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3.6 Excel VBA Practice 2

Suppose we added another student to the spreadsheet from our previous lesson. We want to set a grade for a score of 35 or below. The grade will be an "F". However, because this is such a low score, we want to highlight the student's name, the score and the grade. We want to colour all three cells red, so we can quickly see that this student is failing and needs extra attention. When a button is clicked, we want to go from this:

A spreadsheet showing a student score in a cell

to this:

A spreadsheet showing a student's score highlighted in red

How can we do all this with Excel VBA?

The first thing to do is the grade. This is more or less the same as before. In fact, you can add an ElseIf part to the code you already have. We want to test for a score of 0 or greater to a score of 35 or lower. The ElseIf part would be this:

ElseIf score >= 0 And score <= 35 Then

The code to place a value of "F" in the cell to the right of the ActiveCell is also about the same as before:

ActiveCell(1, 2).Value = "F"

ActiveCell(1, 2).Interior.Color = RGB(255, 0, 0)

ActiveCell(1, 2).HorizontalAlignment = xlCenter

So add that code to your own SetGrades Sub and it will look like this:

Excel VBA code setting properties of some cells

This code colours the cell to the right of the ActiveCell. The only thing left to do is to colour the ActiveCell itself, and the cell to the left of the ActiveCell. This is slightly trickier.

If the ActiveCell is cell B2 then the range of cells we're trying to colour is cells A2 to B2:


Except, we don't want to specifically name the cells, otherwise we couldn't reuse the Sub further down, for student Jack, say, on row 3. So we need a way to refer to our two cells based on the ActiveCell. We can use Offset with ActiveCell.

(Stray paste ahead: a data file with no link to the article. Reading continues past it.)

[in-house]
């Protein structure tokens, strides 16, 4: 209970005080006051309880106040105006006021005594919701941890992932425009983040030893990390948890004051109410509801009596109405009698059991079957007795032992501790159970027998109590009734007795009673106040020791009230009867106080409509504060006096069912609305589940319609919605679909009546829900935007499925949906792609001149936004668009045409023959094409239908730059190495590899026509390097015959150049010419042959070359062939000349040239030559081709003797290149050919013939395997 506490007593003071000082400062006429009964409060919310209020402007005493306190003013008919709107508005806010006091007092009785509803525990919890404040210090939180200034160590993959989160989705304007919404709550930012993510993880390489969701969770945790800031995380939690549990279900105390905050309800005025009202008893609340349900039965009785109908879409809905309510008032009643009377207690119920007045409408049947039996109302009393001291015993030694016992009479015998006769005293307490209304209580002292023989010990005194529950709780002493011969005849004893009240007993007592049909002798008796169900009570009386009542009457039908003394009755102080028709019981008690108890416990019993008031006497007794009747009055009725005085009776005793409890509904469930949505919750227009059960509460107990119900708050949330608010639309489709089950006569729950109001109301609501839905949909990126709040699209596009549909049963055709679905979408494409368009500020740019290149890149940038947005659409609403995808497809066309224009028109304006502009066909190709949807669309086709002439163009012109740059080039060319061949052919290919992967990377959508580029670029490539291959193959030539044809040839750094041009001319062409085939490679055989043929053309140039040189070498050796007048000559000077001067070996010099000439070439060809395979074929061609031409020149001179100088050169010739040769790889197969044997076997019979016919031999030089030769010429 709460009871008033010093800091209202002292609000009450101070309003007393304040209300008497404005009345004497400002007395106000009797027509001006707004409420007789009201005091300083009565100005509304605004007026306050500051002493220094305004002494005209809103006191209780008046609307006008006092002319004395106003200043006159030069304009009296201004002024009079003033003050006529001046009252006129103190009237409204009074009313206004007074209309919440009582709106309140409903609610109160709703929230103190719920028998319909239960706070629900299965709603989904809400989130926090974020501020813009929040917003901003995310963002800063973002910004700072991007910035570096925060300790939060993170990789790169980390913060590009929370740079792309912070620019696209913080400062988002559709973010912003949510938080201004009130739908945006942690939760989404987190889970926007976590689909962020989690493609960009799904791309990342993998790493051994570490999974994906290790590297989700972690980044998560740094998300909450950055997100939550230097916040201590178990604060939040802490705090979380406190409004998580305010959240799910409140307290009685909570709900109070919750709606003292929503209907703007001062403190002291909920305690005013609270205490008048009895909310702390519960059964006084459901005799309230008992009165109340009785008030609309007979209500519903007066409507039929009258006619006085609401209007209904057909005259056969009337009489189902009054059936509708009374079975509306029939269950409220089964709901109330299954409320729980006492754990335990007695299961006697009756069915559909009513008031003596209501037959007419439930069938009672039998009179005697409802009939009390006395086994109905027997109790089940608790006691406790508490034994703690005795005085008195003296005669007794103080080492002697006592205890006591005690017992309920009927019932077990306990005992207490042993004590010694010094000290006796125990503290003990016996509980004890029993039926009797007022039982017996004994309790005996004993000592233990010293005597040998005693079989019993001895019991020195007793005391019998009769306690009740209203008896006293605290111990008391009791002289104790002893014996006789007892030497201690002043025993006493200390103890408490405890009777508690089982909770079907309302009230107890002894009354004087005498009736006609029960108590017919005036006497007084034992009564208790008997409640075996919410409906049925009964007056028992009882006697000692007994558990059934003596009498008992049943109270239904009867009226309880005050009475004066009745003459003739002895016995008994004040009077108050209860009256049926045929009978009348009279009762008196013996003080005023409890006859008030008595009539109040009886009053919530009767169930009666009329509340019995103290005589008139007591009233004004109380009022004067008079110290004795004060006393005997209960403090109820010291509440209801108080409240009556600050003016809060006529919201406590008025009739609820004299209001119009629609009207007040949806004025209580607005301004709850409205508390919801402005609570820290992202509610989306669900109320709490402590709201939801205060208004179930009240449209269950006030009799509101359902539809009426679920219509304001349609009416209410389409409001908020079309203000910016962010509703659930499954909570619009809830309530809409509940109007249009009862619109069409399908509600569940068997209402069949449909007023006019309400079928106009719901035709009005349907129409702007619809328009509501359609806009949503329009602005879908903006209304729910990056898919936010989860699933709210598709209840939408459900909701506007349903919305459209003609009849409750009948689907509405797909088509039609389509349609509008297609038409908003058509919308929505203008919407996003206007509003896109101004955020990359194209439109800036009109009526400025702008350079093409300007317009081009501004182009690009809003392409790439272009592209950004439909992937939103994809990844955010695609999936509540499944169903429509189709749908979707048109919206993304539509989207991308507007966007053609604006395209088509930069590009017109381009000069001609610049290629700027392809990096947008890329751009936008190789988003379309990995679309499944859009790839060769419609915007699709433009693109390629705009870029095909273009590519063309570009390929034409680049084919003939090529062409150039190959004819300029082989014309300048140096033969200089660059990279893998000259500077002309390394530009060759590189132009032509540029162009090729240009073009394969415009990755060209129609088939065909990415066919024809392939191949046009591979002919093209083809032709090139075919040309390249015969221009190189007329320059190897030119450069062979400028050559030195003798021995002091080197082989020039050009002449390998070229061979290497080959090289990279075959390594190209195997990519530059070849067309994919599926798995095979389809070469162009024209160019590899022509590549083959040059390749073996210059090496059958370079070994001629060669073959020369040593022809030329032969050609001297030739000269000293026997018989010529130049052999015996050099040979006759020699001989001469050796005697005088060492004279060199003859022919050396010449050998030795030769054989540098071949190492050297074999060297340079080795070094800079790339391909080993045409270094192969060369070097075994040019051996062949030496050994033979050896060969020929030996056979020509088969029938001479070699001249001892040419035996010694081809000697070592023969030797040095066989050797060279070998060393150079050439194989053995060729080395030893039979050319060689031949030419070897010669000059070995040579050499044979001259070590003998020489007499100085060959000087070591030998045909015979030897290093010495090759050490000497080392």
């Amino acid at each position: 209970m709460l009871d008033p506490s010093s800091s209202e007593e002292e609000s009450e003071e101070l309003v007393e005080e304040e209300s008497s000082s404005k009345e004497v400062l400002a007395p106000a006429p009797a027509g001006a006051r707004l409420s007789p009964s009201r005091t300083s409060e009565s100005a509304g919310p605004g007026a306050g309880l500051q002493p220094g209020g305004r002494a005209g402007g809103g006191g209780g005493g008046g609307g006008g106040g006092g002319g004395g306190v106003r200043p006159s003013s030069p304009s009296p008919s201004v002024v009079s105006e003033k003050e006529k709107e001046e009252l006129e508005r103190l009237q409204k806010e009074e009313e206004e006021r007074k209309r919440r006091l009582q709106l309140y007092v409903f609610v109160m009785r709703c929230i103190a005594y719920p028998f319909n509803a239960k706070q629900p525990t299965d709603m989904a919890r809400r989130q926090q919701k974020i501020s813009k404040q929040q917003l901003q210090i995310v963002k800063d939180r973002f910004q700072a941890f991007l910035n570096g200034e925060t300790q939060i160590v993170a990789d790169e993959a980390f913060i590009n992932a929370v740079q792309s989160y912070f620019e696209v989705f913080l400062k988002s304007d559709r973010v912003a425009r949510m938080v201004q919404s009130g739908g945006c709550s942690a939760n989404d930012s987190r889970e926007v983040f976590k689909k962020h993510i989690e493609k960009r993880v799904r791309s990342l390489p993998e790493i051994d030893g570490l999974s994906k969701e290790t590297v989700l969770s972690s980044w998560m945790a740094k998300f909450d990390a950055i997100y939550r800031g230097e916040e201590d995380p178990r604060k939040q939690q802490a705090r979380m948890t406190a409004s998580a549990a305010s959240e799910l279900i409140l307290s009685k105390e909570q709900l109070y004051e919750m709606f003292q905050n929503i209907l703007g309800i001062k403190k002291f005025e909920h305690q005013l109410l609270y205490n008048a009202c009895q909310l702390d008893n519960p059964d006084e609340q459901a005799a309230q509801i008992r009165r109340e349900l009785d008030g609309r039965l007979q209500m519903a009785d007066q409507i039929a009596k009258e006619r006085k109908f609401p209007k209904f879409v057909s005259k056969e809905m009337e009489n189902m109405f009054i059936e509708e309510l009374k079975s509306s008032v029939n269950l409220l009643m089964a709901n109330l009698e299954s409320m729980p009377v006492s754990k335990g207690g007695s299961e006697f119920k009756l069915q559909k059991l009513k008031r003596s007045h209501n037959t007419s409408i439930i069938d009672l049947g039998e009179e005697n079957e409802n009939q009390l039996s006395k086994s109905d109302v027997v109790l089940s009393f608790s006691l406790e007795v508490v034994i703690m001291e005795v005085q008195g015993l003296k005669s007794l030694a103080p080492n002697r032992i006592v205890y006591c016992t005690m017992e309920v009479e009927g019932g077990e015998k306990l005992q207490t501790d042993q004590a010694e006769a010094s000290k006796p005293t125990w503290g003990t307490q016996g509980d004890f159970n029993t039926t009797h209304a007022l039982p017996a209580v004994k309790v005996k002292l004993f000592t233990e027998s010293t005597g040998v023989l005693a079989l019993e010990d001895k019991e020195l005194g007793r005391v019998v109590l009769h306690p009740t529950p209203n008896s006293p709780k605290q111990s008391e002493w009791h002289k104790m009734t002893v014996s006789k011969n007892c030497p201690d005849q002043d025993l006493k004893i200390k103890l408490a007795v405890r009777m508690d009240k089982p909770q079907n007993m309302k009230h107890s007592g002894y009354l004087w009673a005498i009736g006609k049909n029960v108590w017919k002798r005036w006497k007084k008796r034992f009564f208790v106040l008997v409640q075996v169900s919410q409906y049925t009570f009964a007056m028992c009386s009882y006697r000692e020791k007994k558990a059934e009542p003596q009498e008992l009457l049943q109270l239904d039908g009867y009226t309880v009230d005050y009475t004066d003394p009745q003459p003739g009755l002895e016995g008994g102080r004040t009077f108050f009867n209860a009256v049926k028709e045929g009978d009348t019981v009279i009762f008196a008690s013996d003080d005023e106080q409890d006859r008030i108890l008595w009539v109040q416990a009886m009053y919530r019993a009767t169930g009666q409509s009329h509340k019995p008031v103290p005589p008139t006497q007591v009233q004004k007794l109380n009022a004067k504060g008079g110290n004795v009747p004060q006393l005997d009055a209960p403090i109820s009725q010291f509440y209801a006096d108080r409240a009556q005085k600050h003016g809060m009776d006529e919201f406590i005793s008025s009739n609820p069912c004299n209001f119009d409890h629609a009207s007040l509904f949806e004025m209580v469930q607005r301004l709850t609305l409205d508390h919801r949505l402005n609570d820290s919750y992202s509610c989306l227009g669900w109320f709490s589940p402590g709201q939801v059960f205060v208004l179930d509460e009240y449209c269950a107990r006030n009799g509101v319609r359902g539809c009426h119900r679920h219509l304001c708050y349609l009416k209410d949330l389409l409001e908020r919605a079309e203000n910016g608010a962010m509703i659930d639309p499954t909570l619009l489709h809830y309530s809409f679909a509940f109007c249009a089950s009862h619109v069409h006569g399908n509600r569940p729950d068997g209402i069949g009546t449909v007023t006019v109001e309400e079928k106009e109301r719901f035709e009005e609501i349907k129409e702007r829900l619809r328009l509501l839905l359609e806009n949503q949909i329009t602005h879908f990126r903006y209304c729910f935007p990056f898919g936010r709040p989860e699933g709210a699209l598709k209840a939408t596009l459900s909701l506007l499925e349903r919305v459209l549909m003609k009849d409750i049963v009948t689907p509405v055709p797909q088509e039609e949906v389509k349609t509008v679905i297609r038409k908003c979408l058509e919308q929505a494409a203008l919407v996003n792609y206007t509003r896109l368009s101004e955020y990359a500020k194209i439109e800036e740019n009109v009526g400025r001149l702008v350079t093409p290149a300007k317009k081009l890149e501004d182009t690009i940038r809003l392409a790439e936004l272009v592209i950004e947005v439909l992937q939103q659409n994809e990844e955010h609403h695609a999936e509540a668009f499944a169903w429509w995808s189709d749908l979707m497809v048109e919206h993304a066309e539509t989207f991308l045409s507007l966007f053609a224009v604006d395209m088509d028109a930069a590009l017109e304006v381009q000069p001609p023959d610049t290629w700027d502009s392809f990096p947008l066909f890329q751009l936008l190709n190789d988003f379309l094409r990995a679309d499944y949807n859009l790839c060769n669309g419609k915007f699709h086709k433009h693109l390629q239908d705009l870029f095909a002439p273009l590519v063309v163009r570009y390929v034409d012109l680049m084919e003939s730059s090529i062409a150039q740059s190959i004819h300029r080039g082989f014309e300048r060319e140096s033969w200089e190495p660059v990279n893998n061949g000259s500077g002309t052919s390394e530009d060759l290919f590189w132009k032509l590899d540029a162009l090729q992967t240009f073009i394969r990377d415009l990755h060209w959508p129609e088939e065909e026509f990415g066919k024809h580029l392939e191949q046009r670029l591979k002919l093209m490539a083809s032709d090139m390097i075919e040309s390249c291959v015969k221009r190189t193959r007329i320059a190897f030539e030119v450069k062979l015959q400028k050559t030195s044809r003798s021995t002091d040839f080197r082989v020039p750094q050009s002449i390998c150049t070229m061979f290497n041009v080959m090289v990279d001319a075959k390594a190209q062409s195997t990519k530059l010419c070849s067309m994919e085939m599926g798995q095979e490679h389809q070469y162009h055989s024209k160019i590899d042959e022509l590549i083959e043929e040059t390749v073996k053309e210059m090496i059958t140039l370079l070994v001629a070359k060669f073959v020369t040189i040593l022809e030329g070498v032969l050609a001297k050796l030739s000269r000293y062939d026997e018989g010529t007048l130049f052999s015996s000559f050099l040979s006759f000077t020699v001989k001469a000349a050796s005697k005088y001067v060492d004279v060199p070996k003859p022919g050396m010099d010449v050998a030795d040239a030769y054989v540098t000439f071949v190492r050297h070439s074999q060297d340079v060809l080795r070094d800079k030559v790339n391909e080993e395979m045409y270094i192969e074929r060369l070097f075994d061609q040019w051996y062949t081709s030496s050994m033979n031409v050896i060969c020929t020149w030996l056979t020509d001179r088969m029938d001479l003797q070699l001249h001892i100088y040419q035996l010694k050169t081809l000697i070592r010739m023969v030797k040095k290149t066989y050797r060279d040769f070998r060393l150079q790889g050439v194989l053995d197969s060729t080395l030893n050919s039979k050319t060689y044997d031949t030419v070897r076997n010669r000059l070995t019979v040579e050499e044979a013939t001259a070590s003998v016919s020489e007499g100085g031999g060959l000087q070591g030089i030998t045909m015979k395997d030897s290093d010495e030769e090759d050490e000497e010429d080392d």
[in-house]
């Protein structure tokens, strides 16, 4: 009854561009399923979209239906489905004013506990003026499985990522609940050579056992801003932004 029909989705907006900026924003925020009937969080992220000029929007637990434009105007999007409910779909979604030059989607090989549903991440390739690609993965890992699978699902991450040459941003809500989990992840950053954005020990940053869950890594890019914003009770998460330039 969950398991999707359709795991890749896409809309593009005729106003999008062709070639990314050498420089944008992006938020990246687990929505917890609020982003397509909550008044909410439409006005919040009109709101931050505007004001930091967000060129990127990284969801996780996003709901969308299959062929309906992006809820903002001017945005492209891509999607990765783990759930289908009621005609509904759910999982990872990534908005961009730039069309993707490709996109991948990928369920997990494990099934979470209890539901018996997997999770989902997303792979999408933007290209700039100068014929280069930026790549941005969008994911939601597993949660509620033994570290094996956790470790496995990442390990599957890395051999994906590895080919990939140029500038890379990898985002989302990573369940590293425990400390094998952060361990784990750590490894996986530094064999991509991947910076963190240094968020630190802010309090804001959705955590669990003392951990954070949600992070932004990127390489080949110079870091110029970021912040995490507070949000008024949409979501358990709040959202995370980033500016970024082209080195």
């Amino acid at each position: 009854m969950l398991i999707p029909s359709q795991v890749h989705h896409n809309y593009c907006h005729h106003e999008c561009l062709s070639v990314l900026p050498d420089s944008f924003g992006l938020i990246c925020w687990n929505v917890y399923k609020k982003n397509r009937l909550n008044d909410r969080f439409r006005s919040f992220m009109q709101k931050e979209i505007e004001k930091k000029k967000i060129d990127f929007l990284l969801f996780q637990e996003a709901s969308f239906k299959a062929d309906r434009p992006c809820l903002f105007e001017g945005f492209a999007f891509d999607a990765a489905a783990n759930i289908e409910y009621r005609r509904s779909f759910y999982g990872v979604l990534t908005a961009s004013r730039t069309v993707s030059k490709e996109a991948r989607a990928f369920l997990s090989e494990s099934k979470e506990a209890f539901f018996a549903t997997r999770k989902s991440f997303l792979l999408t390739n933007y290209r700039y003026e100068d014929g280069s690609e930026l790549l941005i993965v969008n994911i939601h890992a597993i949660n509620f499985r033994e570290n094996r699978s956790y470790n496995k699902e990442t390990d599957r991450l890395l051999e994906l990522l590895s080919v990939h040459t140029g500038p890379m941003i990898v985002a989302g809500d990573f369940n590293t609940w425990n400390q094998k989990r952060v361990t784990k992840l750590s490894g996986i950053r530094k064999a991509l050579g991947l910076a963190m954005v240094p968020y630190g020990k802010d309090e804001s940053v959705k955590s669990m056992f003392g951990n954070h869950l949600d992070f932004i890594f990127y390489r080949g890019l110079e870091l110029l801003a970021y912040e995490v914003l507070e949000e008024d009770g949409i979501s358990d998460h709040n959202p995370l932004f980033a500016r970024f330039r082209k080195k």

ActiveCell.Offset(, -1)

Notice the comma between the round brackets of Offset. With Offset, you type the Row number first then the Column number. If you don't want to change the Row number then you can leave it blank. Type a comma, and then the column number you want to change. In the code above, we're pointing to 1 column to the left of the ActiveCell (-1). For us, this will get us the "A" column

To get to the B column, we'd need this:

ActiveCell.Offset(, 0))

We can then wrap all that up in the Range object:

Range(ActiveCell.Offset(, -1), ActiveCell.Offset(, 0))

The first ActiveCell code between the round brackets of Range is for the first cell of the range we want to highlight. After a comma, we have the second ActiveCell code. This refers to the end of the range we want to highlight.

Now that we have the correct range of cells, we can add the interior colour part:

Range(ActiveCell.Offset(, -1), ActiveCell.Offset(, 0)).Interior.Color = RGB(255, 0, 0)

This line is a lot longer and more complicated than any you've met before. So don't worry if you don't completely understand it at first glance. Try it out though, and get a feel for how it works.

Here's the complete code, though:

Complete VBA code for this exercise


In the next lesson, we'll take a look at another option you have when you need some Conditional Logic - Select Case.

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